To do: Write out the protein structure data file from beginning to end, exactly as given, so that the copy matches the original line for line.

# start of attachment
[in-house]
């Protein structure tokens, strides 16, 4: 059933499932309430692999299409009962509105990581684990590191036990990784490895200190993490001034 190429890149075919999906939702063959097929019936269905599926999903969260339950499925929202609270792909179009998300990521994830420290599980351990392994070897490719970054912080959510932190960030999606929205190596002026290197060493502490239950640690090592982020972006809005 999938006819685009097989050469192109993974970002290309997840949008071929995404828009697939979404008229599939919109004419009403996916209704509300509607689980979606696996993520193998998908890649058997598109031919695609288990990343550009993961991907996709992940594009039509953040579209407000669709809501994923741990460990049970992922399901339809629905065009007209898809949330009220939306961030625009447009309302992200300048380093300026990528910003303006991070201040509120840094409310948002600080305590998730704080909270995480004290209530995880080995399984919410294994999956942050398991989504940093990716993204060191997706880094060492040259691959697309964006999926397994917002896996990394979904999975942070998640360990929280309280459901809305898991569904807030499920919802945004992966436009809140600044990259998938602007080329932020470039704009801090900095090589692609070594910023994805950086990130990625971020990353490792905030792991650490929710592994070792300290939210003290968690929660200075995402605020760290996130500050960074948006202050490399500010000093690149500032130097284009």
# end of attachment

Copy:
[in-house]
């Protein structure tokens, strides 16, 4: 059933499932309430692999299409009962509105990581684990590191036990990784490895200190993490001034 190429890149075919999906939702063959097929019936269905599926999903969260339950499925929202609270792909179009998300990521994830420290599980351990392994070897490719970054912080959510932190960030999606929205190596002026290197060493502490239950640690090592982020972006809005 999938006819685009097989050469192109993974970002290309997840949008071929995404828009697939979404008229599939919109004419009403996916209704509300509607689980979606696996993520193998998908890649058997598109031919695609288990990343550009993961991907996709992940594009039509953040579209407000669709809501994923741990460990049970992922399901339809629905065009007209898809949330009220939306961030625009447009309302992200300048380093300026990528910003303006991070201040509120840094409310948002600080305590998730704080909270995480004290209530995880080995399984919410294994999956942050398991989504940093990716993204060191997706880094060492040259691959697309964006999926397994917002896996990394979904999975942070998640360990929280309280459901809305898991569904807030499920919802945004992966436009809140600044990259998938602007080329932020470039704009801090900095090589692609070594910023994805950086990130990625971020990353490792905030792991650490929710592994070792300290939210003290968690929660200075995402605020760290996130500050960074948006202050490399500010000093690149500032130097284009």